On the same note, in the first-quarter earnings call for 2018 last month, JCPenney chairman and CEO Marvin Ellison looked to alleviate concerns of shareholders (sales for the quarter dropped 4 percent) by talking up an improved merchandise experience, including the launch of 700 Fanatics shop-in-shops this summer. The retailer has been JCPenney’s online source for licensed college and pro apparel since 2014.

On Tuesday, G-III Apparel Group, which has licenses with over 150 U.S. colleges and universities, released its first quarter fiscal 2019 results, which included a net sales increase of 16 percent to $611.7 million, making it a record quarter.

There’s money to be made. According to IMG College Licensing, sales of licensed collegiate apparel reach an estimated $4.6 billion annually. And the category is seeing momentum, thanks in large part to increasingly strategic brand partnerships.

Like today’s many “[fashion brand] x [fashion brand]” collaborations, there’s got to be something in it for both parties — the opportunity to get in front of a new audience is usually the draw. “You can’t just license with a college and the add a page to your next catalog,” said Purves. “The colleges want to know: How is it going to benefit my brand? How are you going to market your college program differently than other brands? Are you going to provide incremental distribution through your stores? — because the bookstores already have enough product.”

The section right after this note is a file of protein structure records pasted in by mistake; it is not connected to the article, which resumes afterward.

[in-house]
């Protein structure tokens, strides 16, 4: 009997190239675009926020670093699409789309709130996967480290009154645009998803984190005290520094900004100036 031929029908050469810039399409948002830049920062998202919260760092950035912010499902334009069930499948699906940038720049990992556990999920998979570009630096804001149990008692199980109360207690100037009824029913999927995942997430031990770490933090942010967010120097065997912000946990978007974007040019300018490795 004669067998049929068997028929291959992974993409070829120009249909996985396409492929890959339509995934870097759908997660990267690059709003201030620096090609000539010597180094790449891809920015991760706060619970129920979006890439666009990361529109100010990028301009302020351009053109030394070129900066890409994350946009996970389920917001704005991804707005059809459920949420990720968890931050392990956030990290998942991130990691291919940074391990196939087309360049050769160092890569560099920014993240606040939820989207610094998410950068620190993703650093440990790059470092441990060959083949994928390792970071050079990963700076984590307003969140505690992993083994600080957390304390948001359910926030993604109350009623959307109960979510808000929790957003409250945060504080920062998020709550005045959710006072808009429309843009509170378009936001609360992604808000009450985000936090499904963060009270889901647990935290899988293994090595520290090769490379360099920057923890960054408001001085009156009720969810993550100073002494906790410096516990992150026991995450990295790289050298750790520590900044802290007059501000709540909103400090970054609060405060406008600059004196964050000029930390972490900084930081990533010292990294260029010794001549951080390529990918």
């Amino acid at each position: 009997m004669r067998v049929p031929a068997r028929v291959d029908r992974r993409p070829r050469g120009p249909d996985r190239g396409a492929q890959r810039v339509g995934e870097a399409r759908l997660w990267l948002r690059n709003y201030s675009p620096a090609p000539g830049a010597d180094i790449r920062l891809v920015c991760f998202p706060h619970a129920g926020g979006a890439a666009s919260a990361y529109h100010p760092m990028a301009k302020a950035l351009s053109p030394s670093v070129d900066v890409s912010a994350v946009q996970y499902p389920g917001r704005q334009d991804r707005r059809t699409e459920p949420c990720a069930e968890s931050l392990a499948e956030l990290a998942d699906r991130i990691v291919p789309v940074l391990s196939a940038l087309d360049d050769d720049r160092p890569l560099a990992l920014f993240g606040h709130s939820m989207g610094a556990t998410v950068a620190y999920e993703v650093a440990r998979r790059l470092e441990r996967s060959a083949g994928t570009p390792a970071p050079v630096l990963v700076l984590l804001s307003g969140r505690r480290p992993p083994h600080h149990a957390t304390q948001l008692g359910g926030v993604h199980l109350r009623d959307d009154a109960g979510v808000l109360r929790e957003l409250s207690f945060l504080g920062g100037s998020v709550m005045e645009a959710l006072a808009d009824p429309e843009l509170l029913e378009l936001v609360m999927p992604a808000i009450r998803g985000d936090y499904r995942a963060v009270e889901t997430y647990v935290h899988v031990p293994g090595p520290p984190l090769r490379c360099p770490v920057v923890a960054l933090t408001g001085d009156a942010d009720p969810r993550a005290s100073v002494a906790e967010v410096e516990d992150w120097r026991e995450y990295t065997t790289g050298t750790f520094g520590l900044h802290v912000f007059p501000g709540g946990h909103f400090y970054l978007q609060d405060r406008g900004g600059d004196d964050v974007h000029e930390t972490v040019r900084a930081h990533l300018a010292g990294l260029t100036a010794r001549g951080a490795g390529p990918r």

Based on learnings from IMG College Licensing research on what women want to see in the market — basically, less “shrink it and pink it” and more stylish details, modern silhouettes and styling ideas — Dick’s Sports has updated their women’s floor displays to provide more outfit inspiration, Purves said.

Brands have popped up dedicated to the same idea, including Nuyu, founded by University of Michigan alum Tracy Buescher in 2014. The brand’s styles include women’s crop tops, yoga pants, sports bras and bomber jackets. Gameday Couture took off the same year, following an appearance by the brand’s founders on “Shark Tank.”

In April, rumors swirled at the inaugural Michigan Fashion Media Summit about Tommy Hilfiger possibly launching a collegiate apparel line, when attendees reportedly witnessed the brand’s CEO, event speaker Gary Sheinbaum, asking Buescher a number of questions about her business. During the event, he spoke on stage about Tommy Hilfiger’s size advantage, enabling it to enter niche markets, recently including adaptive clothing. The company declined to remark on interest in collegiate fashion.

Regardless of size, it’s a big undertaking. Along with winning approval of colleges and abiding by their rules, brands must face consumer demands — which are vast when it comes to college apparel, said Wood.

“We started small, with just Pac-12 [Conference] schools, and there was immediate backlash, like, ‘But I went to Villanova!’” he said. “And you can’t keep rolling out the same product — they need to be compelled to shop. Indeed, sports fans are fickle.” And universities can always choose to stir up buzz with another collaborator.